“The media interest about my hair was unbelievable”: Toronto Mayor David Miller

When Toronto Mayor David Miller ran for office in 2003, he was an underdog that badly needed a break. His early campaign slogan got the media’s attention: Magnificent leadership, magnificent vision, magnificent hair. “The media interest about my hair was unbelievable,” Miller said at a speaking event in Toronto. Journalists ran with the idea and became temporarily obsessed with Miller’s follicles, going as far as to interview his hairdresser. That tactic came back to bite him when, after speaking at the C40 Large Cities Climate Summit in Seoul last year about what Toronto is doing for the environment, the media focussed on the fact that Miller had lost 50 pounds.
David Miller at CJF forum
Miller spoke to a sold-out crowd at the Canadian Journalism Foundation‘s and University of Toronto’s Munk School for Global Affairs‘ Democracy and Journalism event on Oct. 12. (Scroll down to read J-Source‘s live tweet of the event). He criticized journalists for falling victim to the 24-hour news cycle, where the relentless search for scandal creates conflict where there isn’t any (think chipmunk costume rental) while missing the deeper, more serious scandals that serve the public interest. Miller holds up the Jakobek scandal as an example of the kind of journalism he wants to see more of, and questions why the Toronto Star would spend three days covering councillors Sandra Bussin and Adrian Heaps after they rented bunny and chipmunk costumes, which Miller says was within the rules. (In his thorough report of the event, Bill Doskoch writes that “such moves can be seen as contributing to a narrative about councillors who feel entitled to their entitlements, if I can borrow that phrase from David Dingwall.“)

Miller spoke at length about what he hopes will be part of his legacy, but worries they will be forgotten because the media has “simplified” big issue stories: the face of the sprawling, multi-year Transit City plan has become reduced to that iconic photo of a sleeping TTC guard (Miller criticized the photographer for not making sure he was “really sleeping” and not just ill). He also criticized the media for running sensationalized stories about violence and guns in the city. “I spent 45 minutes looking for a front-page newspaper story on crime going down. Couldn’t find one. But the fact is crime is down by half.”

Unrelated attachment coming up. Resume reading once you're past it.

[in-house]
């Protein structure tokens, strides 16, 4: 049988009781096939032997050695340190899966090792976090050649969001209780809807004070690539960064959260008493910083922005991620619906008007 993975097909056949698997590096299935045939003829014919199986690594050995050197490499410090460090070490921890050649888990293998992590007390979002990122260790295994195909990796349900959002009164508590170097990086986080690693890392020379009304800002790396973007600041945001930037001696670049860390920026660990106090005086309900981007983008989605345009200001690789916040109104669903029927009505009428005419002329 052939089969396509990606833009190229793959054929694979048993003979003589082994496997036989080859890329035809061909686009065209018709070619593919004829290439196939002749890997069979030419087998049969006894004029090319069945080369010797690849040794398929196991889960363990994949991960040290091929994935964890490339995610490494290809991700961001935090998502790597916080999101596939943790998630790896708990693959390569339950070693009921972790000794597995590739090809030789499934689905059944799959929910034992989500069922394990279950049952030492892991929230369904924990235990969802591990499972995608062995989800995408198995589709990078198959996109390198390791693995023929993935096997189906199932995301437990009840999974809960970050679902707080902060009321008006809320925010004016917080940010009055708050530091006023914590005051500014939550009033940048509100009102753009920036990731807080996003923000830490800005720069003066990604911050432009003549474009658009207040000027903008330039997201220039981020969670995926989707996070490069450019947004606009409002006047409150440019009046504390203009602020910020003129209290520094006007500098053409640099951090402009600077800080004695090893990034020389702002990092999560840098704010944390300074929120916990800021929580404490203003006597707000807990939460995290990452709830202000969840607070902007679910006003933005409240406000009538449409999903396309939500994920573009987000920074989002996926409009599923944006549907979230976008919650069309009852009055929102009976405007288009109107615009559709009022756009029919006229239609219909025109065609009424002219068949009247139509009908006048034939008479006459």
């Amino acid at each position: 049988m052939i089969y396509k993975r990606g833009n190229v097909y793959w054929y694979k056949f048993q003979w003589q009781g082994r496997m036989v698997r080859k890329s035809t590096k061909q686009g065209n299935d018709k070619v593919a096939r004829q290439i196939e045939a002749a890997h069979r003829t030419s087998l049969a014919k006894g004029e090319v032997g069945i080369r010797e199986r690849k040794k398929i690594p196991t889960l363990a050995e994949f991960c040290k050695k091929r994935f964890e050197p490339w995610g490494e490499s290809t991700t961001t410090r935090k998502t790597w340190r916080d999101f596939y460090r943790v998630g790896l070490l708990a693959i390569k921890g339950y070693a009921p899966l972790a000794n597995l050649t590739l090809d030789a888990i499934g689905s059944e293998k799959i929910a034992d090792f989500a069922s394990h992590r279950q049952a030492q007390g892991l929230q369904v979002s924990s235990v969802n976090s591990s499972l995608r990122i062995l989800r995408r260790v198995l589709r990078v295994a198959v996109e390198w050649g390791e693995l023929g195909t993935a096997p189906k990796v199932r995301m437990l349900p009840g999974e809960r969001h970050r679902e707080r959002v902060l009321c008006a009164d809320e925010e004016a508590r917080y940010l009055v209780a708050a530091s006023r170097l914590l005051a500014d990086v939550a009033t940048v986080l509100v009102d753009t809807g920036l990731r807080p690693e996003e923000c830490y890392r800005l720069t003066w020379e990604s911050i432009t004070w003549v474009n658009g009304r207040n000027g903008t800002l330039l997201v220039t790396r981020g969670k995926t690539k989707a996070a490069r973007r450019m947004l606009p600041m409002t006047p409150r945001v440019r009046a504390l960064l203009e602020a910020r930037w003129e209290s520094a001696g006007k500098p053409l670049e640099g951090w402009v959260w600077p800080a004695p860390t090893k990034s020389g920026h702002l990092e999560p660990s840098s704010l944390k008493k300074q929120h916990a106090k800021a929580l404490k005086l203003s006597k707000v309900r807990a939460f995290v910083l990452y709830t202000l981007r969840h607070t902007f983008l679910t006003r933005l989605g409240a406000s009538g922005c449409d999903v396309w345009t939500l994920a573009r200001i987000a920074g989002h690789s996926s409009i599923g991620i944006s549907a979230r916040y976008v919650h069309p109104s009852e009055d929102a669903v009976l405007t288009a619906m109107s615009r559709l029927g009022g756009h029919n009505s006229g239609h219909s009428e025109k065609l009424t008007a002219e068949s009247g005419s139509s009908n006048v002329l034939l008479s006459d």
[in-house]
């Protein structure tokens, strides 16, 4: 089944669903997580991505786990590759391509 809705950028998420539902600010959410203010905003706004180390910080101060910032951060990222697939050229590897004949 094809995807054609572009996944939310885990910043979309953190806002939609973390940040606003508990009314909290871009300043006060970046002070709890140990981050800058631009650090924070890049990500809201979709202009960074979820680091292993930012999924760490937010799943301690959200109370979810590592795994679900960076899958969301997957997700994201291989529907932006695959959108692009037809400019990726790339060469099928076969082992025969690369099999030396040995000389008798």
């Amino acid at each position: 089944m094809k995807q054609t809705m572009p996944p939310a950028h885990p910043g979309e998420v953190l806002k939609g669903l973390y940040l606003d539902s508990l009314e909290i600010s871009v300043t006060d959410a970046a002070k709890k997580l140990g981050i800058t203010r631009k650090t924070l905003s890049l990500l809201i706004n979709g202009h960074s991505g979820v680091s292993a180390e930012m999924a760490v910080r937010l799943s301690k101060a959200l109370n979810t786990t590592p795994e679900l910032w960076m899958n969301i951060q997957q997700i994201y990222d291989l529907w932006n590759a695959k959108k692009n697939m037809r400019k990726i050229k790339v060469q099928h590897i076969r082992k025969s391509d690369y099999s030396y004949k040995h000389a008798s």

He showed a Maclean’s photo illustration with an open-mouthed Mayor inside a garbage can, Oscar the Grouch-style, with headline: “Toronto Stinks.” Miller says that, after all his work with the environment, all people remember is the stench of garbage strikes. In a tweet, @bryan_leblanc wrote “Doing your job is not news. Giant screw-ups are. Man, I wish he would quit whining.”

Moderator and Munk School director Janice Stein asked audience members to respond to Miller’s criticisms of the media. Steve Paikin agreed with Miller, saying it’s why he loves his job at TVO’s The Agenda, which is a non-profit.

Edward Greenspon, former editor-in-chief of The Globe and Mail and now a Toronto Star executive, admitted that cutbacks have had an effect on coverage, but points out that “we’ve never been good at ‘trend’ stories,” which was true long before Miller took office.

Miller says that the major reason he’s not running for a third term as Toronto’s mayor is that he wants to spend time with his family, a perk the mayor seldom enjoyed. He was in British Columbia for his daughter’s birthday when a propane plant explosion rocked downtown Toronto, which the media later criticized him for. While he says the coverage of the explosion and the evacuation of 40,000 Torontonians was some of the best on-the-ground, tough-questioning journalism he’s ever seen, he thinks the criticism of his family time was unwarranted.

Miller worries about the long-term effect the loss of deep, serious journalism will have on Canadians. He says we already suffer from a “collective amnesia” that prevents us from connecting everyday news events with the bigger picture —- and that means less informed citizens, and less informed votes. To prove his point, Miller wonders if regular Canadians will realize the significance of having, for the first time, lost its long-standing seat on the 12-member UN security council, the organization’s highest-ranking panel of decision makers. “After tomorrow, will anybody remember that, for the first time, Canada lost the vote to get a security council seat?”

Below is a transcript of the live tweet coverage of the event, including tweets from Student’s Lounge editor Alexandra Bosanac and politics writer Jonathan Goldsbie. (Click on “more” at the bottom to read the whole feed, which includes tweets from Steve Paikin, Bill Doskoch and others).